New Robotic Prosthetic Arm Enables Amputee to Sense Touch

Keven Walgamott felt positive about grasping the egg without crushing it. What looks like a simple task for nearly everyone else can be more of a tough challenge for Walgamott, who lost his left hand and a portion of his arm in an electrical accident 17 years ago.

Greg Clark (right) and Jake George (left) with the LUKE arm. (Photo credit: Dan Hixson/University of Utah College of Engineering.)

But Walgamott was trying out the prototype of a high-tech prosthetic arm with fingers that not only can move but can also move with his thoughts. Owing to a biomedical engineering team at the University of Utah, he “felt” the egg quite well so his brain could tell the prosthetic hand not to grasp too tightly.

That is because the team, directed by U biomedical engineering associate professor Gregory Clark, has discovered a way for the “LUKE Arm” (christened after the robotic hand that Luke Skywalker was given in “The Empire Strikes Back”) to imitate the way a human hand feels objects by transmitting the correct signals to the brain.

Their findings were reported in a new paper co-authored by Utah’s biomedical engineering doctoral student Jacob George, former doctoral student David Kluger, Clark, and other colleagues in the recent edition of the journal Science Robotics.

We changed the way we are sending that information to the brain so that it matches the human body. And by matching the human body, we were able to see improved benefits. We’re making more biologically realistic signals.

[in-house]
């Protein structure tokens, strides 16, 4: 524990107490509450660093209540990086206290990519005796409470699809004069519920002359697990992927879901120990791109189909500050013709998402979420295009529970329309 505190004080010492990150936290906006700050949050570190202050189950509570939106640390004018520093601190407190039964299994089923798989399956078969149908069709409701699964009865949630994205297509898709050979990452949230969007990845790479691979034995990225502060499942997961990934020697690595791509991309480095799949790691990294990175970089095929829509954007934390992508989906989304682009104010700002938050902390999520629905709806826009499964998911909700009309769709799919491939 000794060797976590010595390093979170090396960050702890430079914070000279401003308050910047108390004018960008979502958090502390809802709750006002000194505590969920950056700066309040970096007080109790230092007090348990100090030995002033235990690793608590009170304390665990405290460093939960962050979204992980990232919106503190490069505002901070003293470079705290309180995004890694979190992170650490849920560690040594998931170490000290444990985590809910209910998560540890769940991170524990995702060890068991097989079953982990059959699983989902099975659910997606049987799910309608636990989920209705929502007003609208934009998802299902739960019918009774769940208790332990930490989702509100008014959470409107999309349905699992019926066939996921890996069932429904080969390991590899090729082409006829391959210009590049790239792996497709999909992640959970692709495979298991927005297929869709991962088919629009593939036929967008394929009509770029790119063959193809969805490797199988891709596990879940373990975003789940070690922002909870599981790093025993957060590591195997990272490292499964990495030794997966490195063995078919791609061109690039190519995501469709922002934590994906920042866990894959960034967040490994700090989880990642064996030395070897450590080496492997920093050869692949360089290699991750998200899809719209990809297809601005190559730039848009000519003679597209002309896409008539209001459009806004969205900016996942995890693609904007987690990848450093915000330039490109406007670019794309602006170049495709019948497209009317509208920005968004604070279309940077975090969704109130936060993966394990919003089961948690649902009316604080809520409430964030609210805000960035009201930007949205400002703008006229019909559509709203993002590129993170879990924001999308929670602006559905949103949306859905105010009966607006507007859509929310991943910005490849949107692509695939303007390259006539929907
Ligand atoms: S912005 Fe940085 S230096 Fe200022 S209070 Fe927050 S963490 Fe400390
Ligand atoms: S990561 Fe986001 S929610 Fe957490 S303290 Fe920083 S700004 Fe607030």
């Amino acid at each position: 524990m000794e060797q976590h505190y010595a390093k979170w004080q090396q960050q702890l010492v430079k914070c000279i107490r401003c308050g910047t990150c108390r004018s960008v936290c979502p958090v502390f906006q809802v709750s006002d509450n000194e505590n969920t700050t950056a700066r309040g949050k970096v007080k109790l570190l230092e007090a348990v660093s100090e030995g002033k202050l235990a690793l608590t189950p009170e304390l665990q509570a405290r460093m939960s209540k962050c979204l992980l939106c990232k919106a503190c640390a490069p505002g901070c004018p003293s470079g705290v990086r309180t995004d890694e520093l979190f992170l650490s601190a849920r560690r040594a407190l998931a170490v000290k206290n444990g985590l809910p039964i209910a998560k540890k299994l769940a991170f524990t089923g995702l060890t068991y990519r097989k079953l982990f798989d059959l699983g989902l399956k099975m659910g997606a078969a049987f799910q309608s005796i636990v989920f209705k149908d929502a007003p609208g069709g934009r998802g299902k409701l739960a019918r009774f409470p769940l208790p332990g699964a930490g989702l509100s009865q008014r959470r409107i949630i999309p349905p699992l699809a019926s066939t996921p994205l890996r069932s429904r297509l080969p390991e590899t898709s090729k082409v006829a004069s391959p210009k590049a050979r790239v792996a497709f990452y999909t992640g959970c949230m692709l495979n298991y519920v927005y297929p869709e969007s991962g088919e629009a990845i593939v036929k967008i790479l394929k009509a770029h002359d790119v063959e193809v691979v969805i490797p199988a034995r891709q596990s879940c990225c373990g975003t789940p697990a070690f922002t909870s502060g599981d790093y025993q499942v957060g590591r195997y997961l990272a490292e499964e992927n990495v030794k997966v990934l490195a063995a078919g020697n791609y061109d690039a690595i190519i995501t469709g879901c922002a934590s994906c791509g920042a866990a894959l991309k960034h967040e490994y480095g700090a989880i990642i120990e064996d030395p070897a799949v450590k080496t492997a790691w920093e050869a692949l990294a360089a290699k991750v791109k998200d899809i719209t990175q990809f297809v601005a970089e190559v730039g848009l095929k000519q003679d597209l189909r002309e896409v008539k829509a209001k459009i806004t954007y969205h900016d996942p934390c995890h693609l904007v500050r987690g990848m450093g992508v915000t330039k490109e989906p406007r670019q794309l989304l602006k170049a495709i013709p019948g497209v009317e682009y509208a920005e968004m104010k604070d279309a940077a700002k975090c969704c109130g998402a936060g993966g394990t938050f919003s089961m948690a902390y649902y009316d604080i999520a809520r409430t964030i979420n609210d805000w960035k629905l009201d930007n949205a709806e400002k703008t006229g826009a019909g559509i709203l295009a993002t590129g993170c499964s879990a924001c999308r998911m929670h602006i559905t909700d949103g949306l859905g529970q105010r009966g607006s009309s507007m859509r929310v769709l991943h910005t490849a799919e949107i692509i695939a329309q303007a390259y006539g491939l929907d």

Jacob George, Doctoral Student, Biomedical Engineering, University of Utah

That means an amputee with the prosthetic arm would be able to sense the touch of something hard or soft, understand better how to pick it up and carry out delicate functions that would otherwise be unmanageable with a regular prosthetic with metal claws or hooks for hands.

“It almost put me to tears,” Walgamott recollects the first time he used the LUKE Arm during clinical tests in 2017. “It was really amazing. I never thought I would be able to feel in that hand again.”

Walgamott, a real estate agent from West Valley City, Utah, and one of seven test participants at the University, was able to pick grapes without crushing them, grasp an egg without damaging it, and hold his wife’s hand with a sensation in the fingers akin to that of an able-bodied person.

“One of the first things he wanted to do was put on his wedding ring. That’s hard to do with one hand,” says Clark. “It was very moving.”

Those things are realized through a complicated series of mathematical calculations and modeling.

The LUKE Arm

The LUKE Arm has been under progress for nearly 15 years. The arm itself is composed of mainly metal motors and parts with a clear silicon “skin” over the hand. It is driven by an external battery and wired to a computer. It was built by DEKA Research & Development Corp., a New Hampshire-based company set up by Segway inventor Dean Kamen.

Meanwhile, the Utah team has been designing a system that enables the prosthetic arm to tap into the wearer’s nerves, which are like biological wires that convey signals to the arm to move. It does that because of an invention by Utah’s biomedical engineering Emeritus Distinguished Professor Richard A. Normann called the Utah Slanted Electrode Array.